Since Harry is now losing his intelligence, the Council of Wells are out (they didn’t want to help the now less smart Harry cause ego and all that) and the council of Harrisons, those rejected from the Council of Wells, is born. While the Harry plots have been hit and miss this season, as he moves too far into jackass territory out of the loveable jackass territory at times, allowing Tom Cavanagh the chance to go wild playing various versions of the same characters over the last four seasons has been a delight. Especially now that we’re seeing so many different multiverse versions of the character. They might not have made Harry smarter intelligence wise, but the Council of Harrisons has seemingly had an impact to make him smarter as a functioning caring human being. A genuine apology was given to Cisco and it was him that made the connection that DaVoe must be missing something he cares about, Marlize, to not be enacting his plan yet. He might not be the super genius right now, but more empathetic Harry is a welcome one.
Last but certainly not least, Iris decides to write an article this week to put out and let the masses know about DaVoe. First of all, nice that the show finally remembered that they had her re-embrace her journalistic roots months ago. Second of all, while as a journalist myself I respect Iris idea, it’s not the best idea at all. Even laying out what DaVoe is doing, that won’t protect anyone if he did enact the device. If people actually believe this story, and really how many people actually would believe a blog article like that, it could cause mass panic. Sure, they have faith in Central City’s residents, but Barry and Iris declaring all the comments on the article stating places DaVoe was seen as a way to find him is a bit premature and foolish. As a cop, Barry should know that the majority of tips about seeing a person at some location (based upon a person seeing a TV report or reading an article about a criminal) turn out to be false.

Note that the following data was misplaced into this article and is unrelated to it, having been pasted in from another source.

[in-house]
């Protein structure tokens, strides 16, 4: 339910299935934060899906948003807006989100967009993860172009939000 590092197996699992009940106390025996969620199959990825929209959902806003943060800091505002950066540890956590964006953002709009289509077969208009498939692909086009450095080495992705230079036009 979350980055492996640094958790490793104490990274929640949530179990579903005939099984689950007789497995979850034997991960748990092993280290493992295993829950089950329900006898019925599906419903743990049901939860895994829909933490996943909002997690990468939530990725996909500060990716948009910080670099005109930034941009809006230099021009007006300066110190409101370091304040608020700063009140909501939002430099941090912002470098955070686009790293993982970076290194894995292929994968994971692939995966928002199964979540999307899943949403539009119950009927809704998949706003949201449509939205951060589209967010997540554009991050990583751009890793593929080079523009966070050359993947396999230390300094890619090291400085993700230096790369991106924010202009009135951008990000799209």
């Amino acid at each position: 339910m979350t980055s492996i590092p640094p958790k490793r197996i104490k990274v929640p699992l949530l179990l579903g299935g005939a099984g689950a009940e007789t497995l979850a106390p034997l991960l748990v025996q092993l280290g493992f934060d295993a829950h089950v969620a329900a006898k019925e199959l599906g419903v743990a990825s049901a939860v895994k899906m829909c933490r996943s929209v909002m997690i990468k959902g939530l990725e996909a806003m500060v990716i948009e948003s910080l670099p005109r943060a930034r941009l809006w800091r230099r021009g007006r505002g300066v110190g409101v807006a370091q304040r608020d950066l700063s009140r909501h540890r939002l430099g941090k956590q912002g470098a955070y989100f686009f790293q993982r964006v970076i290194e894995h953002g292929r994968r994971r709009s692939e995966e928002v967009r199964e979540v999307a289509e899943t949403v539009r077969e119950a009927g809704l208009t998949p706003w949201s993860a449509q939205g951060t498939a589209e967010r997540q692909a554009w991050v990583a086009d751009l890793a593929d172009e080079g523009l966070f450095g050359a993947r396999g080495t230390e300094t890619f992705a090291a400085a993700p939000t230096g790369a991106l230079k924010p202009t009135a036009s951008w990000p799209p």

Also what the hell ever happened to that whole “the mayor wants to meet with the DaVoe’s because she was still suspicious about his sudden return after they thought Barry murdered him” thing? Just another plot thread that the writers seemed to be stringing together with this season that was just dropped as soon as they could. Overall the season has been a bit of a disjointed web. I only think of this because Iris West posting a story calling out Clifford DaVoe, the man her disgraced former CSI husband was put in prison for supposedly murdering, definitely should be raising some alarms if the Mayor and others were as concerned as they were said to be before.
There are only two episodes left before it all comes to a conclusion, and this episode is one of those ones where nothing happens but a lot happens. It treads water to sort of build time for the finale while introducing a few things that might play a part, but really overall it moves rapidly as an episode because its more flashy type spectacle over substance. There is heart there which helps, but it is not one of those you’ll watch it, again and again, type episodes, which to be fair are a lot of episodes of shows as not all of them can be the type that people rave about. Let’s hope that the last episodes really finally wrap things up and we can move past The Thinker for good.
Score: 7 out of 10